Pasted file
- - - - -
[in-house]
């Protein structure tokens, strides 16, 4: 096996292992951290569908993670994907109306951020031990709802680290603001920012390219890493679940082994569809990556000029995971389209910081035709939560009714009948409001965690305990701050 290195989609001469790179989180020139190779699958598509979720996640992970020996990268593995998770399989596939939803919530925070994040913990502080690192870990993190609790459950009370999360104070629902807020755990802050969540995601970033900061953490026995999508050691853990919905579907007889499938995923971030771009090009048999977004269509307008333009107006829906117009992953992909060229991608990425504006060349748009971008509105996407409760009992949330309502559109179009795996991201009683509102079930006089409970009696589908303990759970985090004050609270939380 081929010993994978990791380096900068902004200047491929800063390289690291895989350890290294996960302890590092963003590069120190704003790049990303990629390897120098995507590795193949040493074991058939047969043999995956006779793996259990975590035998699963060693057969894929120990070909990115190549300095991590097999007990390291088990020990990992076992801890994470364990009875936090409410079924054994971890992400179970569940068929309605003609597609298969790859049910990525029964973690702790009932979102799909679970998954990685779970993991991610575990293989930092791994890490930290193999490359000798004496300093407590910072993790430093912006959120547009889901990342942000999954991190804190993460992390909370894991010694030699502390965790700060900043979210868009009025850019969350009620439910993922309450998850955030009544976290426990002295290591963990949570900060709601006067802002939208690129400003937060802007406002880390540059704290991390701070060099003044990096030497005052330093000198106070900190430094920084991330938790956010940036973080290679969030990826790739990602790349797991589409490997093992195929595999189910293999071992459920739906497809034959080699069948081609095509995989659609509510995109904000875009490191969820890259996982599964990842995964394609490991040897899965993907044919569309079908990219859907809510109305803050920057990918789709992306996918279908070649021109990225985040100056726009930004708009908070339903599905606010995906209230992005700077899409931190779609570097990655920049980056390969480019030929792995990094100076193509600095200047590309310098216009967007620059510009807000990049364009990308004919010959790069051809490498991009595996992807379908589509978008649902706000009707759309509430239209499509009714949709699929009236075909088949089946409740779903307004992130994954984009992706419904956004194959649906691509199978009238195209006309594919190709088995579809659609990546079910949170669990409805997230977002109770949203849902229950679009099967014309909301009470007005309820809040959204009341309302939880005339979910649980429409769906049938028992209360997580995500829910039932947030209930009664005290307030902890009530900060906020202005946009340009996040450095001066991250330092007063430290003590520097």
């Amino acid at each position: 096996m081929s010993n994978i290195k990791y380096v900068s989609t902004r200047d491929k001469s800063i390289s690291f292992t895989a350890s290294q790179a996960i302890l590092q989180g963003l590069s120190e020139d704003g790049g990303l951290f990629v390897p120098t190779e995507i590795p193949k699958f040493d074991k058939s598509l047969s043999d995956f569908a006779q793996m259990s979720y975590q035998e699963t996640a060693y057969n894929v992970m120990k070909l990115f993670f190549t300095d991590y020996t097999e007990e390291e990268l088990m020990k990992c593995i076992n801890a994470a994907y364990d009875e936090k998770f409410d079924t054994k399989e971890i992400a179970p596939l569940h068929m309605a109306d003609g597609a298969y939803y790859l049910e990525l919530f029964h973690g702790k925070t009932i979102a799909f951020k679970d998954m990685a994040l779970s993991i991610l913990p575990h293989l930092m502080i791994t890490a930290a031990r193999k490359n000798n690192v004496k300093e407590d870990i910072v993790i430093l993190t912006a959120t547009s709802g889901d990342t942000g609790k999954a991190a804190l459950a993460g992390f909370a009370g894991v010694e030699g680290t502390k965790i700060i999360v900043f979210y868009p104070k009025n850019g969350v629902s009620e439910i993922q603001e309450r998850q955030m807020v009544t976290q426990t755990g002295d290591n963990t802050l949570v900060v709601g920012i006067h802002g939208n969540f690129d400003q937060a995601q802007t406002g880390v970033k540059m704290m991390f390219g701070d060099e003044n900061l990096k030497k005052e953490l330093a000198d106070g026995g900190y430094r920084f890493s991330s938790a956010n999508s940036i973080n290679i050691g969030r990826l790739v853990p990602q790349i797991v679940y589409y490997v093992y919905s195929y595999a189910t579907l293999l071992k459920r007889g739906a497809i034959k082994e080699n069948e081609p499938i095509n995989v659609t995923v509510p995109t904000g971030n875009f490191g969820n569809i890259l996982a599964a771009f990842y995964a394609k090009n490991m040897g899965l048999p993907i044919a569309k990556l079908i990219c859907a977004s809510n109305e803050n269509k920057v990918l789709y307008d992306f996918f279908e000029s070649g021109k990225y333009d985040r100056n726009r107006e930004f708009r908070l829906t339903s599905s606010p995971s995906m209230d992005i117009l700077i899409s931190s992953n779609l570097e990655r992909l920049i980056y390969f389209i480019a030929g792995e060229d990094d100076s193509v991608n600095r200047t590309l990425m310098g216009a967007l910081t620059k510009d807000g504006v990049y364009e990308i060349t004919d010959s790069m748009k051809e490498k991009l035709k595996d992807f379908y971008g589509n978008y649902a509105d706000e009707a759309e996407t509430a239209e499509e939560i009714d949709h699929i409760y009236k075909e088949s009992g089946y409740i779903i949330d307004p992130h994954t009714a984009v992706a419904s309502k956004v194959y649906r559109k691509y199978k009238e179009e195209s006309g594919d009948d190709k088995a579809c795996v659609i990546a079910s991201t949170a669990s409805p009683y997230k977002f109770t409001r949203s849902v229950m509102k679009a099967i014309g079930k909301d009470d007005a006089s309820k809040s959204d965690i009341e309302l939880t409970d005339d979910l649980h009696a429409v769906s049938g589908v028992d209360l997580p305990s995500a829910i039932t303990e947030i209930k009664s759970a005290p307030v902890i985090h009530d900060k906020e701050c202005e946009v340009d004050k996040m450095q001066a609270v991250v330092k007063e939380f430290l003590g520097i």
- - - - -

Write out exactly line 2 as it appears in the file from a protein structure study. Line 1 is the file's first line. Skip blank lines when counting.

């Protein structure tokens, strides 16, 4: 096996292992951290569908993670994907109306951020031990709802680290603001920012390219890493679940082994569809990556000029995971389209910081035709939560009714009948409001965690305990701050 290195989609001469790179989180020139190779699958598509979720996640992970020996990268593995998770399989596939939803919530925070994040913990502080690192870990993190609790459950009370999360104070629902807020755990802050969540995601970033900061953490026995999508050691853990919905579907007889499938995923971030771009090009048999977004269509307008333009107006829906117009992953992909060229991608990425504006060349748009971008509105996407409760009992949330309502559109179009795996991201009683509102079930006089409970009696589908303990759970985090004050609270939380 081929010993994978990791380096900068902004200047491929800063390289690291895989350890290294996960302890590092963003590069120190704003790049990303990629390897120098995507590795193949040493074991058939047969043999995956006779793996259990975590035998699963060693057969894929120990070909990115190549300095991590097999007990390291088990020990990992076992801890994470364990009875936090409410079924054994971890992400179970569940068929309605003609597609298969790859049910990525029964973690702790009932979102799909679970998954990685779970993991991610575990293989930092791994890490930290193999490359000798004496300093407590910072993790430093912006959120547009889901990342942000999954991190804190993460992390909370894991010694030699502390965790700060900043979210868009009025850019969350009620439910993922309450998850955030009544976290426990002295290591963990949570900060709601006067802002939208690129400003937060802007406002880390540059704290991390701070060099003044990096030497005052330093000198106070900190430094920084991330938790956010940036973080290679969030990826790739990602790349797991589409490997093992195929595999189910293999071992459920739906497809034959080699069948081609095509995989659609509510995109904000875009490191969820890259996982599964990842995964394609490991040897899965993907044919569309079908990219859907809510109305803050920057990918789709992306996918279908070649021109990225985040100056726009930004708009908070339903599905606010995906209230992005700077899409931190779609570097990655920049980056390969480019030929792995990094100076193509600095200047590309310098216009967007620059510009807000990049364009990308004919010959790069051809490498991009595996992807379908589509978008649902706000009707759309509430239209499509009714949709699929009236075909088949089946409740779903307004992130994954984009992706419904956004194959649906691509199978009238195209006309594919190709088995579809659609990546079910949170669990409805997230977002109770949203849902229950679009099967014309909301009470007005309820809040959204009341309302939880005339979910649980429409769906049938028992209360997580995500829910039932947030209930009664005290307030902890009530900060906020202005946009340009996040450095001066991250330092007063430290003590520097």